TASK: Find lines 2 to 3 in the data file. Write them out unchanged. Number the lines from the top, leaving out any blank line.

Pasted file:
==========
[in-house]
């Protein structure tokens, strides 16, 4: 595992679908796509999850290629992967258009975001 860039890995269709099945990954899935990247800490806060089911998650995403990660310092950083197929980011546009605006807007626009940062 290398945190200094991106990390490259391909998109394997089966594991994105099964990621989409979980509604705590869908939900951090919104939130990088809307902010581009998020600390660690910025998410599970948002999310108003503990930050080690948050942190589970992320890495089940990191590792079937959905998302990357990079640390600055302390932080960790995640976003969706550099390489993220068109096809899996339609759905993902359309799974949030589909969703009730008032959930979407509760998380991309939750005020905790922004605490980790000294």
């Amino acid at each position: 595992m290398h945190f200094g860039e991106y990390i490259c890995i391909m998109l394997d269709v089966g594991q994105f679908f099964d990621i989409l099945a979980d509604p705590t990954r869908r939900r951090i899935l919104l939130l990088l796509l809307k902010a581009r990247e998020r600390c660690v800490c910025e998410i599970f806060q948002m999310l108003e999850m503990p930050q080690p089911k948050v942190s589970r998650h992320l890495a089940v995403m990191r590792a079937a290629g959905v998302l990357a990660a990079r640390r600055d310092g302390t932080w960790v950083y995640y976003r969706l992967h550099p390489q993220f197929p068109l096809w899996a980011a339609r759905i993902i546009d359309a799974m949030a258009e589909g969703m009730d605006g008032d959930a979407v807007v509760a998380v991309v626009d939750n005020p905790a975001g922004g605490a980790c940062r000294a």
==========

């Protein structure tokens, strides 16, 4: 595992679908796509999850290629992967258009975001 860039890995269709099945990954899935990247800490806060089911998650995403990660310092950083197929980011546009605006807007626009940062 290398945190200094991106990390490259391909998109394997089966594991994105099964990621989409979980509604705590869908939900951090919104939130990088809307902010581009998020600390660690910025998410599970948002999310108003503990930050080690948050942190589970992320890495089940990191590792079937959905998302990357990079640390600055302390932080960790995640976003969706550099390489993220068109096809899996339609759905993902359309799974949030589909969703009730008032959930979407509760998380991309939750005020905790922004605490980790000294």
């Amino acid at each position: 595992m290398h945190f200094g860039e991106y990390i490259c890995i391909m998109l394997d269709v089966g594991q994105f679908f099964d990621i989409l099945a979980d509604p705590t990954r869908r939900r951090i899935l919104l939130l990088l796509l809307k902010a581009r990247e998020r600390c660690v800490c910025e998410i599970f806060q948002m999310l108003e999850m503990p930050q080690p089911k948050v942190s589970r998650h992320l890495a089940v995403m990191r590792a079937a290629g959905v998302l990357a990660a990079r640390r600055d310092g302390t932080w960790v950083y995640y976003r969706l992967h550099p390489q993220f197929p068109l096809w899996a980011a339609r759905i993902i546009d359309a799974m949030a258009e589909g969703m009730d605006g008032d959930a979407v807007v509760a998380v991309v626009d939750n005020p905790a975001g922004g605490a980790c940062r000294a």